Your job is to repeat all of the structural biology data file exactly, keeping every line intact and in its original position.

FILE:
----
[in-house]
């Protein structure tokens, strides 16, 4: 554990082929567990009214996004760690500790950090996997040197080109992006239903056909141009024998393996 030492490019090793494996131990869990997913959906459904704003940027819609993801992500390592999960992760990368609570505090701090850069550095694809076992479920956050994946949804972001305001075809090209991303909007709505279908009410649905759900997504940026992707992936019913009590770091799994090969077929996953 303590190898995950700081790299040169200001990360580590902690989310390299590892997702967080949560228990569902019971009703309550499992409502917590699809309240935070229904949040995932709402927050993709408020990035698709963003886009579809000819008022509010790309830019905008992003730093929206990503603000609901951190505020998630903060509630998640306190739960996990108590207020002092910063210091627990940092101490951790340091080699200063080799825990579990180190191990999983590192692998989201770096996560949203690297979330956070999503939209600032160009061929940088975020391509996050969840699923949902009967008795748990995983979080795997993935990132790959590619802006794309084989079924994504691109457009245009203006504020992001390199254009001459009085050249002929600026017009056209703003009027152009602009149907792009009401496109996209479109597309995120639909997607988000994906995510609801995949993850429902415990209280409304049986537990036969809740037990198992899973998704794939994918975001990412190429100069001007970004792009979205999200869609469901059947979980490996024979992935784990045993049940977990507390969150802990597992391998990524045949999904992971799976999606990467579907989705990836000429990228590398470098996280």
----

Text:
[in-house]
């Protein structure tokens, strides 16, 4: 554990082929567990009214996004760690500790950090996997040197080109992006239903056909141009024998393996 030492490019090793494996131990869990997913959906459904704003940027819609993801992500390592999960992760990368609570505090701090850069550095694809076992479920956050994946949804972001305001075809090209991303909007709505279908009410649905759900997504940026992707992936019913009590770091799994090969077929996953 303590190898995950700081790299040169200001990360580590902690989310390299590892997702967080949560228990569902019971009703309550499992409502917590699809309240935070229904949040995932709402927050993709408020990035698709963003886009579809000819008022509010790309830019905008992003730093929206990503603000609901951190505020998630903060509630998640306190739960996990108590207020002092910063210091627990940092101490951790340091080699200063080799825990579990180190191990999983590192692998989201770096996560949203690297979330956070999503939209600032160009061929940088975020391509996050969840699923949902009967008795748990995983979080795997993935990132790959590619802006794309084989079924994504691109457009245009203006504020992001390199254009001459009085050249002929600026017009056209703003009027152009602009149907792009009401496109996209479109597309995120639909997607988000994906995510609801995949993850429902415990209280409304049986537990036969809740037990198992899973998704794939994918975001990412190429100069001007970004792009979205999200869609469901059947979980490996024979992935784990045993049940977990507390969150802990597992391998990524045949999904992971799976999606990467579907989705990836000429990228590398470098996280």